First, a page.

People's beliefs strongly influence their behavior. A placebo effect occurs when an inert treatment (for example, a sugar pill) has a significant impact on how people feel. Before receiving approval from the Federal Drug Administration, new medications must demonstrate that they have a stronger effect than a placebo because research has consistently demonstrated that just the belief that one is taking an effective medication can improve health. In a parallel manner, people's beliefs about alcohol influence how they think, feel, and behave after drinking alcohol. American culture glamorizes alcohol consumption and links it to sexual desire, sexual performance, aggression, and other types of disinhibited behavior. This affects people in two ways.   First, as noted above, people may decide to drink when they want to be sexual, aggressive, and/or disinhibited. Alcohol provides them with the ""liquid courage"" to act in the way they wanted to act. Second, intoxicated individuals are likely to interpret other people's behavior in a manner that conforms to their expectations. Thus, a smile is more likely to be viewed as a sign of sexual attraction and a mildly negative comment is more likely to be interpreted as grounds for an aggressive response.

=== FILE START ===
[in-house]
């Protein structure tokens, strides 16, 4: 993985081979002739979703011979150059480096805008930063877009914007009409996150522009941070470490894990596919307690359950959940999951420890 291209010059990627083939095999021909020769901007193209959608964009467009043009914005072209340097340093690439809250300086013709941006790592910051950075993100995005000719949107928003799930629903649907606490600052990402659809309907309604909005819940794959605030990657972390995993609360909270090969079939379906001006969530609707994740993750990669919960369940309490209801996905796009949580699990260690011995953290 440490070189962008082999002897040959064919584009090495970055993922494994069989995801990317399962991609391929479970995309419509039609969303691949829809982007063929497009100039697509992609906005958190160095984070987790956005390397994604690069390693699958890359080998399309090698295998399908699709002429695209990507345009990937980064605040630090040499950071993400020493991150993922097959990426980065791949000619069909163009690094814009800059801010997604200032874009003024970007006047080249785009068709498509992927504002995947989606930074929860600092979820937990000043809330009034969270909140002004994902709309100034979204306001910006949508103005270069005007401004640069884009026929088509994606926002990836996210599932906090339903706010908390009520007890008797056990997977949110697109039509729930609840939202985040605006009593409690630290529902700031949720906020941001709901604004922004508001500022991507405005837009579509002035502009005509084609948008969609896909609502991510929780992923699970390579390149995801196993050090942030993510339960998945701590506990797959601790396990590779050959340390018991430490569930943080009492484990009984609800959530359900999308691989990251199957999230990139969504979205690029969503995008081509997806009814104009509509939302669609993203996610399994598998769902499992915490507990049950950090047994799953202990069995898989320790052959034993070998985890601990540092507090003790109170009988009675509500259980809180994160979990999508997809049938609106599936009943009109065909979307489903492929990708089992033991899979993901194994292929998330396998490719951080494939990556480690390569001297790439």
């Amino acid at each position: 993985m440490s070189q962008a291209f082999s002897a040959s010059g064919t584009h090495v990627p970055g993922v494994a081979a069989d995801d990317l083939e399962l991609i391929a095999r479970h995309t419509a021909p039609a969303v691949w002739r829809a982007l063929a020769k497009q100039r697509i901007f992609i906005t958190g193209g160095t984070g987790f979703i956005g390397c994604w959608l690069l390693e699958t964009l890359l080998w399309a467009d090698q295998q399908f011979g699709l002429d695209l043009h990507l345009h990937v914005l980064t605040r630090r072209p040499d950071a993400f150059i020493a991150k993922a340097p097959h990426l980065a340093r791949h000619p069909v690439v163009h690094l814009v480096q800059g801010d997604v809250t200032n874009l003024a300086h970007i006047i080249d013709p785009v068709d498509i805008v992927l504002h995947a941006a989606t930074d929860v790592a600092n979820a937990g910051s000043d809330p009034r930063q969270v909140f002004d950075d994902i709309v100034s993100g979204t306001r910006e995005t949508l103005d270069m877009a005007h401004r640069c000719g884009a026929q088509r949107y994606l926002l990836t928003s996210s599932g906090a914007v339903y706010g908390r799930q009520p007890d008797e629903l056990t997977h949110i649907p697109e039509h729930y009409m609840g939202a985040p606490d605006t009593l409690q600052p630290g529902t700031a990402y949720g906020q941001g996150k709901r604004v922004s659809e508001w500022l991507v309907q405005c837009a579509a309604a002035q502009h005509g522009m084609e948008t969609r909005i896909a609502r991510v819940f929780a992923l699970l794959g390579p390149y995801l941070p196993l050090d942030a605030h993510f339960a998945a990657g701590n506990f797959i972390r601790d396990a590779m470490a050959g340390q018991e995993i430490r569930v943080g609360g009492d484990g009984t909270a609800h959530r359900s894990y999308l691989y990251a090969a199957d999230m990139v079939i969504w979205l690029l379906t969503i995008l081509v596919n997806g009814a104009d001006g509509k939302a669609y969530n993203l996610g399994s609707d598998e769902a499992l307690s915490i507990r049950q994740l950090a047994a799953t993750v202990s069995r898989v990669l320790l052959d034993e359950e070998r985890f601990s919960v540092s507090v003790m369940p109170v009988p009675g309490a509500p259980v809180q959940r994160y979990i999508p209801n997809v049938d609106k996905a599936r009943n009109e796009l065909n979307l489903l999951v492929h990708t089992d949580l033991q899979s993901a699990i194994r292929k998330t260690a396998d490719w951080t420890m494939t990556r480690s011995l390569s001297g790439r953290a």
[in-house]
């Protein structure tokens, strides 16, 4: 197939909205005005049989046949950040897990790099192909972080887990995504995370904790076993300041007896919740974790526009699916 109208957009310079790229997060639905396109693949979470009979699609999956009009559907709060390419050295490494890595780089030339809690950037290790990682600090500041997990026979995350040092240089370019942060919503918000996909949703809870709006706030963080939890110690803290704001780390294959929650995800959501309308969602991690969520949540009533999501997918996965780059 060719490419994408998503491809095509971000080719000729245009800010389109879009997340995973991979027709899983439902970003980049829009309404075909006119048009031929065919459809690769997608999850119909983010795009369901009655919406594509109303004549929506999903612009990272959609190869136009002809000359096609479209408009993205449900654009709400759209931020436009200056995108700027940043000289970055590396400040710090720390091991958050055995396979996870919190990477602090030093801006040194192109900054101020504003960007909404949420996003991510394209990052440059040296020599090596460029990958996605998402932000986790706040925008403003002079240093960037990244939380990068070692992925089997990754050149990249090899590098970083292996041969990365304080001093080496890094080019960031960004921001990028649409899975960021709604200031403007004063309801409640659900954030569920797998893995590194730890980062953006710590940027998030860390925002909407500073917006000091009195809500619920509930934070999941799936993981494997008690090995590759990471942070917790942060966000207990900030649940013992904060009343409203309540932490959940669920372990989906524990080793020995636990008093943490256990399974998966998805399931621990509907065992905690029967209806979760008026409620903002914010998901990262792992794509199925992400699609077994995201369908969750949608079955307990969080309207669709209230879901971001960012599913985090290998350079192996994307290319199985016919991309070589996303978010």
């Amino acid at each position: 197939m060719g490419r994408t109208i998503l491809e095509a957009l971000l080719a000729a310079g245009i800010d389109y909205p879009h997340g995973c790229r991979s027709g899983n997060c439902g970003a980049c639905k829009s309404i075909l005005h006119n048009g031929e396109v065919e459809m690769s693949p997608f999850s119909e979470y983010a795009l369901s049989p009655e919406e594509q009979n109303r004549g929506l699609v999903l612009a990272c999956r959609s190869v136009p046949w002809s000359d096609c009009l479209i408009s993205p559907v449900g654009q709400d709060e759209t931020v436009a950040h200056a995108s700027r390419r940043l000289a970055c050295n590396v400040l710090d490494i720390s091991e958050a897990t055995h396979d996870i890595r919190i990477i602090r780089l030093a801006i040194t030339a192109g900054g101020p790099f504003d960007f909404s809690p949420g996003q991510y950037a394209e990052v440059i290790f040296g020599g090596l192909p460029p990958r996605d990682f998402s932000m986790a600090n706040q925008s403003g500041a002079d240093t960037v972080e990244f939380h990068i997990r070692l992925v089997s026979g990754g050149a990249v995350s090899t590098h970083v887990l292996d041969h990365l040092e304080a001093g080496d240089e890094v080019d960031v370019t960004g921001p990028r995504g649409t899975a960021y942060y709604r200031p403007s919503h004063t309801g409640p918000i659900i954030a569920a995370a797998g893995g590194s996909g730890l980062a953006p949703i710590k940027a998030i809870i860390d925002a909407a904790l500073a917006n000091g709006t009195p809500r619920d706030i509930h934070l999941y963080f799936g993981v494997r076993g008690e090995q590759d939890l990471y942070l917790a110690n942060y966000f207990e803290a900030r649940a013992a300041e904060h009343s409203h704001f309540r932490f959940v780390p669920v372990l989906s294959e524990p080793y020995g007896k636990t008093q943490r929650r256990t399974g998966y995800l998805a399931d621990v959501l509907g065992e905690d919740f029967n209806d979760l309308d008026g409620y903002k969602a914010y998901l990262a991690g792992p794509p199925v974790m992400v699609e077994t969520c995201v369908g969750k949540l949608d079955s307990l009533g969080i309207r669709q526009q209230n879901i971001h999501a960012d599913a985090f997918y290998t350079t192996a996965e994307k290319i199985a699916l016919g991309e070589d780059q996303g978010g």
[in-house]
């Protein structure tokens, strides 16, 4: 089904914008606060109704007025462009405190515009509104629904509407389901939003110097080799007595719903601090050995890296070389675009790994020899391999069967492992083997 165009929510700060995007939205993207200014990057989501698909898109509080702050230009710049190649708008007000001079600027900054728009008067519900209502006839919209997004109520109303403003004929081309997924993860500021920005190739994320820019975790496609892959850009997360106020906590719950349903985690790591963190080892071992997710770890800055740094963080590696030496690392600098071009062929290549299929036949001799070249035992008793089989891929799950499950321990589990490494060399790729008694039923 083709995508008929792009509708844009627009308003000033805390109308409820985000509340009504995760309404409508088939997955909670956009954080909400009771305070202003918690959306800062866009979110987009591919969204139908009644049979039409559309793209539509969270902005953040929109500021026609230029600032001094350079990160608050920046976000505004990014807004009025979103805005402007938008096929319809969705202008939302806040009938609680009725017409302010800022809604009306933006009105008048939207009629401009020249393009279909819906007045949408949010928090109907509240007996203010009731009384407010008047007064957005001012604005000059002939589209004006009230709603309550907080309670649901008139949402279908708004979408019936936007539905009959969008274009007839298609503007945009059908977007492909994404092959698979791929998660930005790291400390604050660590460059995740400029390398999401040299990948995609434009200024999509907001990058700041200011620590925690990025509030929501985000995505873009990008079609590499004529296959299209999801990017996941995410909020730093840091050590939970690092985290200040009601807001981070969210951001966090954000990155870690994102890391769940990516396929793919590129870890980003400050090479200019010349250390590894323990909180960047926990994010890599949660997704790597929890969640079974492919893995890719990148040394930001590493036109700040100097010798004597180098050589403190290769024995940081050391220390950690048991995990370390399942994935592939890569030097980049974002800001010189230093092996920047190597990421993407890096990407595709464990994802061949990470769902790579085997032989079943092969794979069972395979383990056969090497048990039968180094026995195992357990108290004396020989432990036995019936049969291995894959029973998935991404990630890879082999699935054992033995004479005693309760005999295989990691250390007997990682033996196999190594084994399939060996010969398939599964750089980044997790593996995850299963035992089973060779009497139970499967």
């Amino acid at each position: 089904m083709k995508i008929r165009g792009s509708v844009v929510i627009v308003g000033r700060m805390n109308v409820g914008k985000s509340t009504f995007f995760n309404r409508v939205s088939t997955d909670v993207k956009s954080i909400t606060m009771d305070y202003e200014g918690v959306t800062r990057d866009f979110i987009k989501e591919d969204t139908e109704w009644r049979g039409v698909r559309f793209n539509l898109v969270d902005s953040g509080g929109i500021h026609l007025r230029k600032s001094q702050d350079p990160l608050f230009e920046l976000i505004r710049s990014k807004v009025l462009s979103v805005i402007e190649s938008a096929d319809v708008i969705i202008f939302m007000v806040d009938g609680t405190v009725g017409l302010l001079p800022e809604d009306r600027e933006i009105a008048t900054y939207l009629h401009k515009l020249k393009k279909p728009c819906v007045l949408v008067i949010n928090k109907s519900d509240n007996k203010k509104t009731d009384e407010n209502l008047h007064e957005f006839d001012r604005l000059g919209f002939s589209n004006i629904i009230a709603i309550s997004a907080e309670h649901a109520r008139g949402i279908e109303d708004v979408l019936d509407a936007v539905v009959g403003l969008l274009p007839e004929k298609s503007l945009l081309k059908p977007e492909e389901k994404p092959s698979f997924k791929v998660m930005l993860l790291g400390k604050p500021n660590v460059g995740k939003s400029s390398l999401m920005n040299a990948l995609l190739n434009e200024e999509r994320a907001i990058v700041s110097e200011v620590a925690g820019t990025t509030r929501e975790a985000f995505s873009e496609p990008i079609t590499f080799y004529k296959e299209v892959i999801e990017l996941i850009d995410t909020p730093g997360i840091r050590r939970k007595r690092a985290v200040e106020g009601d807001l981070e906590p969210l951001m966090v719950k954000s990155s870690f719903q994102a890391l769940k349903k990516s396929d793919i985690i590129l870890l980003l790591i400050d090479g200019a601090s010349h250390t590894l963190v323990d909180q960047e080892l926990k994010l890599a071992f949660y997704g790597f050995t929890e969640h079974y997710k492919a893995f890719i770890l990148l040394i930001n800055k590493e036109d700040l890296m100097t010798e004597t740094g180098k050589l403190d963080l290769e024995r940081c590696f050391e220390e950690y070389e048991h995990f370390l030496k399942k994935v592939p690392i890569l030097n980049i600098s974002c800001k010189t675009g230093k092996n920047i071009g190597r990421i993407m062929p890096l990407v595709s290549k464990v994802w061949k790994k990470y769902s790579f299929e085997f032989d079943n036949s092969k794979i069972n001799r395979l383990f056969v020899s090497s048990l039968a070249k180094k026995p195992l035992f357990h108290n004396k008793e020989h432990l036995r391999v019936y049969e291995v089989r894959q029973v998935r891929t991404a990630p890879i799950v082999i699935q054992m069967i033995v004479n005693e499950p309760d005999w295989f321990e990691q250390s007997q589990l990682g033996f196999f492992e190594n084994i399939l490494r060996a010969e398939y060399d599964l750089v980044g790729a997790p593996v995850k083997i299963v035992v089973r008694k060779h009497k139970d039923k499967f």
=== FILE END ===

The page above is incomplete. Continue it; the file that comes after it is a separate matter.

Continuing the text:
This paper focuses primarily on the perpetrator's alcohol consumption; however, it is important to remember that alcohol has comparable pharmacological and psychological effects on victims.   Reduced cognitive capacity and impaired motor skills increase women's vulnerability to sexually violent men (see the VAWnet review paper by Norris (forthcoming) for a thorough discussion of alcohol as a risk factor for sexual victimization).Victims' alcohol consumption is relevant in a paper focused on perpetration for several reasons. Many men believe that alcohol makes women more interested in having sex. This belief then biases their interpretation of a drinking woman's actions, making them more likely to assume that any friendly action is a sign that she is interested in having sex with them (Abbey, 2002). Furthermore, some perpetrators target an intoxicated woman because they recognize that it will be easier to get what they want from her because of her cognitive and motor impairments. These perpetrators may encourage the woman to drink heavily or seek out women who are already intoxicated. Although date rape drugs like Rohypnol are occasionally used, alcohol is by far the drug of choice (Kilpatrick, Resnick, Ruggiero, Conoscenti, & McCauley, 2007). The familiar refrain, ""Candy is dandy, but liquor is quicker"" (Nash, 2007, p. 282) has often been used to describe this form of coercion.